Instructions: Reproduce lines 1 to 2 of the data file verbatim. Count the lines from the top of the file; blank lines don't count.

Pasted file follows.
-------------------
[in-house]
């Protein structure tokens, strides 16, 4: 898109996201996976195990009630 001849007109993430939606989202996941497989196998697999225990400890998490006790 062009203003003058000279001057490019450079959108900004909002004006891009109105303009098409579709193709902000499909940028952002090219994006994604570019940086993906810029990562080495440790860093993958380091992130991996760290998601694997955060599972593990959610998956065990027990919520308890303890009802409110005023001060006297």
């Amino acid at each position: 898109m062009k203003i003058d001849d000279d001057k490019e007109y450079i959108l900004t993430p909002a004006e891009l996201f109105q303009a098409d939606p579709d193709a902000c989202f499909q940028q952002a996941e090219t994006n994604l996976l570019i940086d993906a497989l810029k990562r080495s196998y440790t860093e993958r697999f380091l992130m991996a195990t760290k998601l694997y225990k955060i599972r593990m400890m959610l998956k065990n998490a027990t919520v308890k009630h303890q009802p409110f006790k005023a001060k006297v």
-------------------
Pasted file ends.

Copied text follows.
[in-house]
């Protein structure tokens, strides 16, 4: 898109996201996976195990009630 001849007109993430939606989202996941497989196998697999225990400890998490006790 062009203003003058000279001057490019450079959108900004909002004006891009109105303009098409579709193709902000499909940028952002090219994006994604570019940086993906810029990562080495440790860093993958380091992130991996760290998601694997955060599972593990959610998956065990027990919520308890303890009802409110005023001060006297």